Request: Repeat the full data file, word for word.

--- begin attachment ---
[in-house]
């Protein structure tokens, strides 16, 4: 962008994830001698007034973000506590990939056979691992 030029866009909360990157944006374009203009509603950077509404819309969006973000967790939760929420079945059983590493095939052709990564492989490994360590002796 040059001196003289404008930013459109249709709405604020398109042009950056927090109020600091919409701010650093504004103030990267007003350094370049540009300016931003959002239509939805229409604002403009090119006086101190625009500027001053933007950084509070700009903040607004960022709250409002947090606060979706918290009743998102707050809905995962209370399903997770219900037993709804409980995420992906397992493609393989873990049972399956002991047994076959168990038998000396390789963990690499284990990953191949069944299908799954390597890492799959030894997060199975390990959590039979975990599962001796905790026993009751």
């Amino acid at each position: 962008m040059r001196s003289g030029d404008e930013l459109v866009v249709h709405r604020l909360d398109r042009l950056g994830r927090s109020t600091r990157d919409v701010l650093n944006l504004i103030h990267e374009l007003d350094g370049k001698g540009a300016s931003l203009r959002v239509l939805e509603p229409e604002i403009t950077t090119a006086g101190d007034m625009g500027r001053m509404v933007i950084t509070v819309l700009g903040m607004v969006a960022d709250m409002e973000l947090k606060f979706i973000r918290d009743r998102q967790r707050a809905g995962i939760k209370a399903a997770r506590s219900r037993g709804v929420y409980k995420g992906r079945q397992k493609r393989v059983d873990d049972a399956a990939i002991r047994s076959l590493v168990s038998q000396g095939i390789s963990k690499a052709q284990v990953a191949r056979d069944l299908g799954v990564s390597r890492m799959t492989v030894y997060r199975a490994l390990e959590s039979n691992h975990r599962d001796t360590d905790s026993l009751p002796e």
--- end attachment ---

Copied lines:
[in-house]
């Protein structure tokens, strides 16, 4: 962008994830001698007034973000506590990939056979691992 030029866009909360990157944006374009203009509603950077509404819309969006973000967790939760929420079945059983590493095939052709990564492989490994360590002796 040059001196003289404008930013459109249709709405604020398109042009950056927090109020600091919409701010650093504004103030990267007003350094370049540009300016931003959002239509939805229409604002403009090119006086101190625009500027001053933007950084509070700009903040607004960022709250409002947090606060979706918290009743998102707050809905995962209370399903997770219900037993709804409980995420992906397992493609393989873990049972399956002991047994076959168990038998000396390789963990690499284990990953191949069944299908799954390597890492799959030894997060199975390990959590039979975990599962001796905790026993009751």
């Amino acid at each position: 962008m040059r001196s003289g030029d404008e930013l459109v866009v249709h709405r604020l909360d398109r042009l950056g994830r927090s109020t600091r990157d919409v701010l650093n944006l504004i103030h990267e374009l007003d350094g370049k001698g540009a300016s931003l203009r959002v239509l939805e509603p229409e604002i403009t950077t090119a006086g101190d007034m625009g500027r001053m509404v933007i950084t509070v819309l700009g903040m607004v969006a960022d709250m409002e973000l947090k606060f979706i973000r918290d009743r998102q967790r707050a809905g995962i939760k209370a399903a997770r506590s219900r037993g709804v929420y409980k995420g992906r079945q397992k493609r393989v059983d873990d049972a399956a990939i002991r047994s076959l590493v168990s038998q000396g095939i390789s963990k690499a052709q284990v990953a191949r056979d069944l299908g799954v990564s390597r890492m799959t492989v030894y997060r199975a490994l390990e959590s039979n691992h975990r599962d001796t360590d905790s026993l009751p002796e």